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Facially Neutral Laws That Interfere With Religious Practice: Current Doctrine

The Supreme Court has often grappled with finding the right balance between the First Amendment's free exercise and establishment clauses. In recent years, the court has tended to err on the side of supporting the free exercise of religion. 

Modern Free Exercise Cases

United States Library of Congress, The Constitution of the United States of America: Analysis and Interpretation

In Employment Division v. Smith1 the Court indicated that the compelling interest test may apply only in the field of unemployment compensation, and in any event does not apply to require exemptions from generally applicable criminal laws.

Criminal laws are generally applicable when they apply across the board regardless of the religious motivation of the prohibited conduct, and are not specifically directed at religious practices.2 The unemployment compensation statute at issue in Sherbert v. Verner was peculiarly suited to application of a balancing test because denial of benefits required a finding that an applicant had refused work without good cause. Sherbert and other unemployment compensation cases thus stand for the proposition that where the State has in place a system of individual exemptions, it may not refuse to extend that system to cases of ‘religious hardship’ without compelling reason.3

Wisconsin v. Yoder and other decisions holding that the First Amendment bars application of a neutral, generally applicable law to religiously motivated action were distinguished as involving not the Free Exercise Clause alone, but the Free Exercise Clause in conjunction with other constitutional protections such as free speech or parental rights.4 Except in the relatively uncommon circumstance when a statute calls for individualized consideration, the Free Exercise Clause affords no basis for exemption from a neutral, generally applicable law. As the Court concluded in Smith, accommodation for religious practices incompatible with general requirements must ordinarily be found in the political process.5

Smith has potentially widespread ramifications. The Court has apparently returned to a belief-conduct dichotomy under which religiously motivated conduct is not entitled to special protection. Laws may not single out religiously motivated conduct for adverse treatment,6 but formally neutral laws of general applicability may regulate religious conduct (along with other conduct) regardless of the adverse or prohibitory effects on religious exercise. That the Court views the principle as a general one, not limited to criminal laws, seems evident from its restatement in Church of Lukumi Babalu Aye v. City of Hialeah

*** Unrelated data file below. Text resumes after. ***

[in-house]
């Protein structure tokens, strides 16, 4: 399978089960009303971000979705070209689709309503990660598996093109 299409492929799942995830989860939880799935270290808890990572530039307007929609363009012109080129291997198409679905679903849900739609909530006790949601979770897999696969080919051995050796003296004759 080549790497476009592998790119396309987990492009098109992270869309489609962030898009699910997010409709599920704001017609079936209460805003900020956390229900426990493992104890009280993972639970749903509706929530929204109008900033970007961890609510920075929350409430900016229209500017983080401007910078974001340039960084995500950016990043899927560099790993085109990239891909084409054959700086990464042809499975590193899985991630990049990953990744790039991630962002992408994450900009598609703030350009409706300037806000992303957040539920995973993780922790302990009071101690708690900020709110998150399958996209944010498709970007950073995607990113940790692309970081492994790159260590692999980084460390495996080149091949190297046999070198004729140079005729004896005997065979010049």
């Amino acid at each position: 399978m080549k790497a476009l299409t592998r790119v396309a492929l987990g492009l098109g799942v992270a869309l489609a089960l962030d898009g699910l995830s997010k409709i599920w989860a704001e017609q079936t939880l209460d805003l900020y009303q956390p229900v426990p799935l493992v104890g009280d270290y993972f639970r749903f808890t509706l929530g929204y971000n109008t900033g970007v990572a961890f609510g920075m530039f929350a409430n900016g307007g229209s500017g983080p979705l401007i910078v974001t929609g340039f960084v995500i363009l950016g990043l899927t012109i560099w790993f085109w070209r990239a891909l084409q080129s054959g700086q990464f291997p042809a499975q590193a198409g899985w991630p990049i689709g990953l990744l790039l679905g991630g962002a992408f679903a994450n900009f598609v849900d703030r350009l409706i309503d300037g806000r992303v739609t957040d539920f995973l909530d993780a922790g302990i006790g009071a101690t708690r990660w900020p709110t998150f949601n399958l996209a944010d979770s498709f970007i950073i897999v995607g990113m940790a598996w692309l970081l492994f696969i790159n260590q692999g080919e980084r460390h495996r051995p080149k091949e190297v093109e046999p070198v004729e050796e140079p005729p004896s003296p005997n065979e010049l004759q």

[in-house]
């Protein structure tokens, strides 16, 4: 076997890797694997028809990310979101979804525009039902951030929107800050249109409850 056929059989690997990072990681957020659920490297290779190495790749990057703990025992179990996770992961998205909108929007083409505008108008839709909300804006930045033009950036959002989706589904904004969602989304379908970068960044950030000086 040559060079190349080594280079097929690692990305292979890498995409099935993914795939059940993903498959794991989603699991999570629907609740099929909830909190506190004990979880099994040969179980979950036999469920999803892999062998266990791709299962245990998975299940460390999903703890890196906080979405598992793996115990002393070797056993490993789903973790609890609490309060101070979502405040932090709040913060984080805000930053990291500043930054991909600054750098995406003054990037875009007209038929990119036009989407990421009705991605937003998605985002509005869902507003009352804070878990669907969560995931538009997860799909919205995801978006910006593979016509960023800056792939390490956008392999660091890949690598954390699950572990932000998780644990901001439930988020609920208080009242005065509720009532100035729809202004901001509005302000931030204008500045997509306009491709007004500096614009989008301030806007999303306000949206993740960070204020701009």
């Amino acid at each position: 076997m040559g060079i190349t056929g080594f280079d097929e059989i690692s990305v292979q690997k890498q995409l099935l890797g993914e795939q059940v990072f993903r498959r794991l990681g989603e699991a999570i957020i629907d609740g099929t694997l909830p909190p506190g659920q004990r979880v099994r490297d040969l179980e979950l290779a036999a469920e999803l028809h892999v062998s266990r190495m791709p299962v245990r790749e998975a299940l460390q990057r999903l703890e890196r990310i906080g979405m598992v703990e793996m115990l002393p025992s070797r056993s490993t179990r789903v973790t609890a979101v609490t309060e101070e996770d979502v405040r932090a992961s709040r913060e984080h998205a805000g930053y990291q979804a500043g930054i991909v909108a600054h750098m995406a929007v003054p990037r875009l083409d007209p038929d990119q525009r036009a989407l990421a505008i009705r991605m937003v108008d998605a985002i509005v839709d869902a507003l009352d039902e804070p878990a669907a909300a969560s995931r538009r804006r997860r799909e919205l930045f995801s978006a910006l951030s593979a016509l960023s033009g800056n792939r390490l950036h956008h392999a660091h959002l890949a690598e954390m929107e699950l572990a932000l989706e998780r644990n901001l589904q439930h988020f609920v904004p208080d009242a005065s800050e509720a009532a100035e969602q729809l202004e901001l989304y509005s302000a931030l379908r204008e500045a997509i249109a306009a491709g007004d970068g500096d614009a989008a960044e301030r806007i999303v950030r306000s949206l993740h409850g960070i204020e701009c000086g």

“Our cases establish the general proposition that a law that is neutral and of general application need not be justified by a compelling governmental interest even if the law has the incidental effect of burdening a particular religious practice.”7

Similar rules govern taxation. Under the Court’s rulings in Smith and Swaggart, religious exemptions from most taxes are a matter of legislative grace rather than constitutional command, since most important taxes (e.g., income, property, sales and use) satisfy the criteria of formal neutrality and general applicability, and are not license fees that can be viewed as prior restraints on expression.8 The result is equal protection, but not substantive protection, for religious exercise.9 The Court’s approach also accords less protection to religiously based conduct than is accorded expressive conduct that implicates speech but not religious values.10 On the practical side, relegation of free exercise claims to the political process may, as concurring Justice O’Connor warned, result in less protection for small, unpopular religious sects.11

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1.    94 U.S. 872 (1990) (holding that state may apply criminal penalties to use of peyote in a religious ceremony and may deny unemployment benefits to persons dismissed from their jobs because of religiously inspired use of peyote).

2.    494 U.S. at 878.

3.    494 U.S. at 884.

4.    494 U.S. at 881.

5.    494 U.S. at 890.

6.    This much was made clear by Church of Lukumi Babalu Aye v. City of Hialeah, 508 U.S. 520 (1993), which struck down a city ordinance that prohibited ritual animal sacrifice but that allowed other forms of animal slaughter. See also Masterpiece Cakeshop, Ltd. v. Colo. Civil Rights Comm'n, 584 U.S.  No. 16–111, slip op. at 3 (2018) ([T]he delicate question of when the free exercise of . . . religion must yield to an otherwise valid exercise of state power [must] be determined in an adjudication in which religious hostility on the part of the State itself would not be a factor in the balance the State sought to reach.).

7.    508 U.S. 520, 531 (1993).

8.    This latter condition derives from the fact that the Court in Swaggart distinguished earlier decisions by characterizing them as applying only to flat license fees. 493 U.S. at 386. See also Laycock, The Remnants of Free Exercise, 1990 Sup. Ct. Rev. 1, 39–41.

9.    Justice O’Connor, concurring in Smith, argued that the Free Exercise Clause protects values distinct from those protected by the Equal Protection Clause. 494 U.S. at 901.

10. Although neutral laws affecting expressive conduct are not measured by a compelling interest test, they are subject to a balancing, rather than categorical, approach. Smith, 494 U.S. at 902 (O’Connor, J., concurring).

11. 494 U.S. at 902–03.

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